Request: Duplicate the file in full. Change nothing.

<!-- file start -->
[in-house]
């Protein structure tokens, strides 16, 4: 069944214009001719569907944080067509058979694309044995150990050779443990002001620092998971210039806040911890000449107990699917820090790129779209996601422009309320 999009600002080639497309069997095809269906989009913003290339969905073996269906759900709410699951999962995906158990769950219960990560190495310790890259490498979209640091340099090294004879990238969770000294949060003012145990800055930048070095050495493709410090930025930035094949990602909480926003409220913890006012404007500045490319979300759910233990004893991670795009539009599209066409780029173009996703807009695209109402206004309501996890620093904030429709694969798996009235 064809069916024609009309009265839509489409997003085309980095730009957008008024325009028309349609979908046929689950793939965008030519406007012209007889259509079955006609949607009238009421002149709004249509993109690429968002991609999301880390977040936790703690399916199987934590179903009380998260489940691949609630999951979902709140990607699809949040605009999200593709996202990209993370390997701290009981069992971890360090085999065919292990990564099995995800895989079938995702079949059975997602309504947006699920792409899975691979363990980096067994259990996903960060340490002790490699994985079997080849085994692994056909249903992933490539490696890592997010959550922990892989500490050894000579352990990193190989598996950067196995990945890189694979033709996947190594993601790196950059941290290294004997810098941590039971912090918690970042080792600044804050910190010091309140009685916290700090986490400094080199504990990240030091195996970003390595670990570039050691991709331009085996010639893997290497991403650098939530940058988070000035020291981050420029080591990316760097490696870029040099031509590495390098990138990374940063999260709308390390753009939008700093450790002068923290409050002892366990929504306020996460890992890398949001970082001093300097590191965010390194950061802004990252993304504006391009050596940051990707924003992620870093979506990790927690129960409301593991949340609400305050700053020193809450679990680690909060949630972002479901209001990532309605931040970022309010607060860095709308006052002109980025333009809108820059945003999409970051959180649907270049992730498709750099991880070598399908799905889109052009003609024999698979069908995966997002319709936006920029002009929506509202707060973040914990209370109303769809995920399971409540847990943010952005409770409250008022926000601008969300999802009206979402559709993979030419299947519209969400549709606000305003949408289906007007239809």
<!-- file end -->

[in-house]
């Protein structure tokens, strides 16, 4: 069944214009001719569907944080067509058979694309044995150990050779443990002001620092998971210039806040911890000449107990699917820090790129779209996601422009309320 999009600002080639497309069997095809269906989009913003290339969905073996269906759900709410699951999962995906158990769950219960990560190495310790890259490498979209640091340099090294004879990238969770000294949060003012145990800055930048070095050495493709410090930025930035094949990602909480926003409220913890006012404007500045490319979300759910233990004893991670795009539009599209066409780029173009996703807009695209109402206004309501996890620093904030429709694969798996009235 064809069916024609009309009265839509489409997003085309980095730009957008008024325009028309349609979908046929689950793939965008030519406007012209007889259509079955006609949607009238009421002149709004249509993109690429968002991609999301880390977040936790703690399916199987934590179903009380998260489940691949609630999951979902709140990607699809949040605009999200593709996202990209993370390997701290009981069992971890360090085999065919292990990564099995995800895989079938995702079949059975997602309504947006699920792409899975691979363990980096067994259990996903960060340490002790490699994985079997080849085994692994056909249903992933490539490696890592997010959550922990892989500490050894000579352990990193190989598996950067196995990945890189694979033709996947190594993601790196950059941290290294004997810098941590039971912090918690970042080792600044804050910190010091309140009685916290700090986490400094080199504990990240030091195996970003390595670990570039050691991709331009085996010639893997290497991403650098939530940058988070000035020291981050420029080591990316760097490696870029040099031509590495390098990138990374940063999260709308390390753009939008700093450790002068923290409050002892366990929504306020996460890992890398949001970082001093300097590191965010390194950061802004990252993304504006391009050596940051990707924003992620870093979506990790927690129960409301593991949340609400305050700053020193809450679990680690909060949630972002479901209001990532309605931040970022309010607060860095709308006052002109980025333009809108820059945003999409970051959180649907270049992730498709750099991880070598399908799905889109052009003609024999698979069908995966997002319709936006920029002009929506509202707060973040914990209370109303769809995920399971409540847990943010952005409770409250008022926000601008969300999802009206979402559709993979030419299947519209969400549709606000305003949408289906007007239809």